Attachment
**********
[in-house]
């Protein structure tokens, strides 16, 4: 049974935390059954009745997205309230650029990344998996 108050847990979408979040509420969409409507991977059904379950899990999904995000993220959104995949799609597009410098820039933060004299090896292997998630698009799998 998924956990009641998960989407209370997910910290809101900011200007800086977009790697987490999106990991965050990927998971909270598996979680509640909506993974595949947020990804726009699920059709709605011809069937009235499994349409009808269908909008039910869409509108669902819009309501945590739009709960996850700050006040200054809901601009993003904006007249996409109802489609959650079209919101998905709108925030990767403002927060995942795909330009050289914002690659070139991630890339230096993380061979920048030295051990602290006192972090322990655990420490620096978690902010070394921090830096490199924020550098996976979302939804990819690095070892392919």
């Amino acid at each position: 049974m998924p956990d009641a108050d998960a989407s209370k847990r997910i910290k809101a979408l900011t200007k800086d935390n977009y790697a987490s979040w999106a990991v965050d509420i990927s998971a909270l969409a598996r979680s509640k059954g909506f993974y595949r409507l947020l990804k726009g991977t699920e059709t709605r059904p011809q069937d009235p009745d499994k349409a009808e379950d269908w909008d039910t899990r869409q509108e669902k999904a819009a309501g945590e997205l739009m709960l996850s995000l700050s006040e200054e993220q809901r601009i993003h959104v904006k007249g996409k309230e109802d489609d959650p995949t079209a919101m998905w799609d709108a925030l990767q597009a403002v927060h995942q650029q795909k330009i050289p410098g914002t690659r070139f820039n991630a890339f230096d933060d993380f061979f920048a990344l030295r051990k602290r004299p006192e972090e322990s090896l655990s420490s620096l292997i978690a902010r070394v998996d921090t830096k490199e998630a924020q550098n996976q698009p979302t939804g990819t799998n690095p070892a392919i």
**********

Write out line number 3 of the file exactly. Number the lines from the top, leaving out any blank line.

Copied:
């Amino acid at each position: 049974m998924p956990d009641a108050d998960a989407s209370k847990r997910i910290k809101a979408l900011t200007k800086d935390n977009y790697a987490s979040w999106a990991v965050d509420i990927s998971a909270l969409a598996r979680s509640k059954g909506f993974y595949r409507l947020l990804k726009g991977t699920e059709t709605r059904p011809q069937d009235p009745d499994k349409a009808e379950d269908w909008d039910t899990r869409q509108e669902k999904a819009a309501g945590e997205l739009m709960l996850s995000l700050s006040e200054e993220q809901r601009i993003h959104v904006k007249g996409k309230e109802d489609d959650p995949t079209a919101m998905w799609d709108a925030l990767q597009a403002v927060h995942q650029q795909k330009i050289p410098g914002t690659r070139f820039n991630a890339f230096d933060d993380f061979f920048a990344l030295r051990k602290r004299p006192e972090e322990s090896l655990s420490s620096l292997i978690a902010r070394v998996d921090t830096k490199e998630a924020q550098n996976q698009p979302t939804g990819t799998n690095p070892a392919i």